This week I’m reviving an old (and intermittent) feature of this blog, the Friday Theology post.   I had intended to focus on a book I’m currently reading on Christian Ethics, by Oliver O’Donovan, and hopefully I’ll do that next week, but today will be a more topical post.

The incongruity of Donald Trump’s decision to have riot police clear a way to St. John’s Episcopal Church in Washington, DC, last week, has been lost on some Christians, but widely condemned by many others.  In the latter groups Rowan Williams, the former Archbishop of Canterbury, and now an academic at Magdalen College, Oxford.
In a short essay carried by the Episcopal News Service, Williams contrasts the “outpouring of God’s life”, our fellowship with the Trinity which is ours by baptism, with idolatry, “the reduction of God to the scale of my wants and my comfort. And it is horribly easy to take even the signs and witnesses of God’s truth and turn them into idols in this sense, into things that reinforce who I am or who we – as a nation, a class, a race – are”.
Williams’ comments on Trump have been widely quoted and can be found in the original article.  As a theologian rather than a polemicist, however, Williams does no let us off the hook.  He writes:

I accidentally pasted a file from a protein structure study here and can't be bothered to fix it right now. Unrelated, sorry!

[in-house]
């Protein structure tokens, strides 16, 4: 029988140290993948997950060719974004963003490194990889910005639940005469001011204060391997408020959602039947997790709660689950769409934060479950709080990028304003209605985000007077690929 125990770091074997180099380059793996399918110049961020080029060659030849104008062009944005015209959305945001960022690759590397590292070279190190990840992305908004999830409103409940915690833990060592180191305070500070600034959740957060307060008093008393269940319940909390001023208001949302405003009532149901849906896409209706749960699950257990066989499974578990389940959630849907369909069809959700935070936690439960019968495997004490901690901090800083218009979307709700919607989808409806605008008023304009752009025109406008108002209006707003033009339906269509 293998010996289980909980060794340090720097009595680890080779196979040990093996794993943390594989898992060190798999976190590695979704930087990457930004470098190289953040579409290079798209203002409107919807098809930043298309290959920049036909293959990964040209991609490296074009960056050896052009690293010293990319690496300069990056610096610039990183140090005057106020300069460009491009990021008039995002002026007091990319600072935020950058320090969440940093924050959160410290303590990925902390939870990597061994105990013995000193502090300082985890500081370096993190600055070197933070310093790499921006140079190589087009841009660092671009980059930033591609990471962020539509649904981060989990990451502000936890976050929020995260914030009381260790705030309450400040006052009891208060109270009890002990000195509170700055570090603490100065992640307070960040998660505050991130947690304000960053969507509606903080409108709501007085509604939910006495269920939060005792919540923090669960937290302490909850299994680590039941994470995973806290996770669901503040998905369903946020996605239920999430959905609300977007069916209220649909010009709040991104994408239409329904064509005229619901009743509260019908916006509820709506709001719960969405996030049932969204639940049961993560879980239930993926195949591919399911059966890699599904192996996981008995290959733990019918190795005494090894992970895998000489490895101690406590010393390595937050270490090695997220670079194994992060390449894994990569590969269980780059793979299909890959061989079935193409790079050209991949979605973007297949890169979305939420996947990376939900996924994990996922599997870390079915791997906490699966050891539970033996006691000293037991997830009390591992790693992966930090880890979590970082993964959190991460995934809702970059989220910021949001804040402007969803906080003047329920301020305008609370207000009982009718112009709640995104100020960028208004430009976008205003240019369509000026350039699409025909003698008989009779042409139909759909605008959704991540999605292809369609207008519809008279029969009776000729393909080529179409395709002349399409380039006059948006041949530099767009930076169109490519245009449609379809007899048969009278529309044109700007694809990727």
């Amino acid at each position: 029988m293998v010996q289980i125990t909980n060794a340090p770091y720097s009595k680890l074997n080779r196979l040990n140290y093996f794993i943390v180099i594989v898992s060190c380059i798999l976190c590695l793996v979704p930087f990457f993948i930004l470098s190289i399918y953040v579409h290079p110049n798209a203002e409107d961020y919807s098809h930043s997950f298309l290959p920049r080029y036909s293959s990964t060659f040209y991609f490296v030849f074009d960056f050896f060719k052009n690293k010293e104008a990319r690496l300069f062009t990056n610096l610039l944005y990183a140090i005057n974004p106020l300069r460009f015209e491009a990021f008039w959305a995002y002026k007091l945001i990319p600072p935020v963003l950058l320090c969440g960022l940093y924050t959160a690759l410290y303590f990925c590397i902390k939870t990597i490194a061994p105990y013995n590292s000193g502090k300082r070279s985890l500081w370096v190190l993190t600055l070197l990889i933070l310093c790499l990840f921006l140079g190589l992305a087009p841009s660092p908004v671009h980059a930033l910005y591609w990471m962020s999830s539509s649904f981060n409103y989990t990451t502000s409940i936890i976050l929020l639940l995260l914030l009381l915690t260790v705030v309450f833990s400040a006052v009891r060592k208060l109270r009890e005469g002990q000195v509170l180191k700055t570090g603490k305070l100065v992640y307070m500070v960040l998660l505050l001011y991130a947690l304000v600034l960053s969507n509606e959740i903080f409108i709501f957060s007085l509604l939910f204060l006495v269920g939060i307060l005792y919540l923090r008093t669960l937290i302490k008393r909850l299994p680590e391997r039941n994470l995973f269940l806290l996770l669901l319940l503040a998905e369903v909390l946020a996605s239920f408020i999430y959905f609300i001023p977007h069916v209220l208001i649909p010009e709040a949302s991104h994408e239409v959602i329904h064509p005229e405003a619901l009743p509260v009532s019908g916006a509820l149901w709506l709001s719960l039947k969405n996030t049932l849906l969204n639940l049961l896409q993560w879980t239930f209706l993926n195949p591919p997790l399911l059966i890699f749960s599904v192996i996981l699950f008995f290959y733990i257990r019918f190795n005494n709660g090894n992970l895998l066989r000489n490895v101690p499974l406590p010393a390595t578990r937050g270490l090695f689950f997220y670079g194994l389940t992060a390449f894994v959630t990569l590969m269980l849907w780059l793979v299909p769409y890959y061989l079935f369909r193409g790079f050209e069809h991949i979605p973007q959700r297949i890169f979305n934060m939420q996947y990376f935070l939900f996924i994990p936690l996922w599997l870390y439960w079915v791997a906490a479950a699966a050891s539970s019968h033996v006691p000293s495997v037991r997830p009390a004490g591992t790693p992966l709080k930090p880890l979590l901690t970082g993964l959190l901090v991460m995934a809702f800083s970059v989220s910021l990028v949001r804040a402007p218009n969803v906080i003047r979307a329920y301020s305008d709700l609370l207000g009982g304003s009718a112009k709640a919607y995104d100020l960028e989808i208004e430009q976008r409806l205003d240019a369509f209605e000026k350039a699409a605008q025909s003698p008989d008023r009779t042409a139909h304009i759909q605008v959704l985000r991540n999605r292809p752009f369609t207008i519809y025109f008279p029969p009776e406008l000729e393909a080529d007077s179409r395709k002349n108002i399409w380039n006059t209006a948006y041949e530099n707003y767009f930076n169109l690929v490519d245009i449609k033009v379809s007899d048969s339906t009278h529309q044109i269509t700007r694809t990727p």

“All of us are in some way touched by idolatry because we all inherit a human condition in which we are in thrall to the fear that we are surrounded by enemies, that we are all either winners or losers, that we have to earn our security at the expense of our fellow humans. And this is the world of untruth from which we are rescued in the baptised life.
So our calling is … to remember that sensation of being unable to measure and contain what surrounds us, and to be reborn in the truth – not so that we can point fingers and judge but so that we can simply declare and show that idolatry in whatever form traps us in a world so much smaller and drier than the real world, the world held eternally in the life of the Father, the Word and the Spirit. ‘This is the true God, and eternal life.’